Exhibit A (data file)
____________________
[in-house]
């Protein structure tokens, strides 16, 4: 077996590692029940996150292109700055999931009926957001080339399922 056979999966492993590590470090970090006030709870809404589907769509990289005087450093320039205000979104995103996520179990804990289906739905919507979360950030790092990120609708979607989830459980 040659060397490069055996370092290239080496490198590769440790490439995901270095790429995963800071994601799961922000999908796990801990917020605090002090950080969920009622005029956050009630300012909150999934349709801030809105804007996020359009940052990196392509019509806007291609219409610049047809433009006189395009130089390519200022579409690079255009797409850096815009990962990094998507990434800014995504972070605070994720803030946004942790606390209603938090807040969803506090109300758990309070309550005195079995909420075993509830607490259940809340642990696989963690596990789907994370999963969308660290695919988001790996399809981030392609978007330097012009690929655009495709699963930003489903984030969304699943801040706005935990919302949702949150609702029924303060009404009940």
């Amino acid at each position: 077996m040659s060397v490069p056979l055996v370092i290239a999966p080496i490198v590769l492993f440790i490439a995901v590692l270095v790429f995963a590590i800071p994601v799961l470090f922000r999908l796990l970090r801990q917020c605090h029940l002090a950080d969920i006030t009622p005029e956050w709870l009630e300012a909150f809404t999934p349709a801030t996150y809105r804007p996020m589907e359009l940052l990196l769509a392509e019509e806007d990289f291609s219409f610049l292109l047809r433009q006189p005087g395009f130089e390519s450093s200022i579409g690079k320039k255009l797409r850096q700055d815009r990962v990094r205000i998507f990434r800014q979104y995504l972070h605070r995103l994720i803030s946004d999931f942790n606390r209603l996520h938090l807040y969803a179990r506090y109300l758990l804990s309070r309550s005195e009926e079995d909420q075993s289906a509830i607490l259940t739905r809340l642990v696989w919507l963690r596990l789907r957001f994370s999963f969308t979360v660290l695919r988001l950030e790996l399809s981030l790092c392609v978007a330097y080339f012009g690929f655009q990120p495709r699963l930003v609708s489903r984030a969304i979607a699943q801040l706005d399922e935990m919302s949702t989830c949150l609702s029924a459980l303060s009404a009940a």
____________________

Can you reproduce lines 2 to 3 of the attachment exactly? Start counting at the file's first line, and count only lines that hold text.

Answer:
């Protein structure tokens, strides 16, 4: 077996590692029940996150292109700055999931009926957001080339399922 056979999966492993590590470090970090006030709870809404589907769509990289005087450093320039205000979104995103996520179990804990289906739905919507979360950030790092990120609708979607989830459980 040659060397490069055996370092290239080496490198590769440790490439995901270095790429995963800071994601799961922000999908796990801990917020605090002090950080969920009622005029956050009630300012909150999934349709801030809105804007996020359009940052990196392509019509806007291609219409610049047809433009006189395009130089390519200022579409690079255009797409850096815009990962990094998507990434800014995504972070605070994720803030946004942790606390209603938090807040969803506090109300758990309070309550005195079995909420075993509830607490259940809340642990696989963690596990789907994370999963969308660290695919988001790996399809981030392609978007330097012009690929655009495709699963930003489903984030969304699943801040706005935990919302949702949150609702029924303060009404009940």
């Amino acid at each position: 077996m040659s060397v490069p056979l055996v370092i290239a999966p080496i490198v590769l492993f440790i490439a995901v590692l270095v790429f995963a590590i800071p994601v799961l470090f922000r999908l796990l970090r801990q917020c605090h029940l002090a950080d969920i006030t009622p005029e956050w709870l009630e300012a909150f809404t999934p349709a801030t996150y809105r804007p996020m589907e359009l940052l990196l769509a392509e019509e806007d990289f291609s219409f610049l292109l047809r433009q006189p005087g395009f130089e390519s450093s200022i579409g690079k320039k255009l797409r850096q700055d815009r990962v990094r205000i998507f990434r800014q979104y995504l972070h605070r995103l994720i803030s946004d999931f942790n606390r209603l996520h938090l807040y969803a179990r506090y109300l758990l804990s309070r309550s005195e009926e079995d909420q075993s289906a509830i607490l259940t739905r809340l642990v696989w919507l963690r596990l789907r957001f994370s999963f969308t979360v660290l695919r988001l950030e790996l399809s981030l790092c392609v978007a330097y080339f012009g690929f655009q990120p495709r699963l930003v609708s489903r984030a969304i979607a699943q801040l706005d399922e935990m919302s949702t989830c949150l609702s029924a459980l303060s009404a009940a």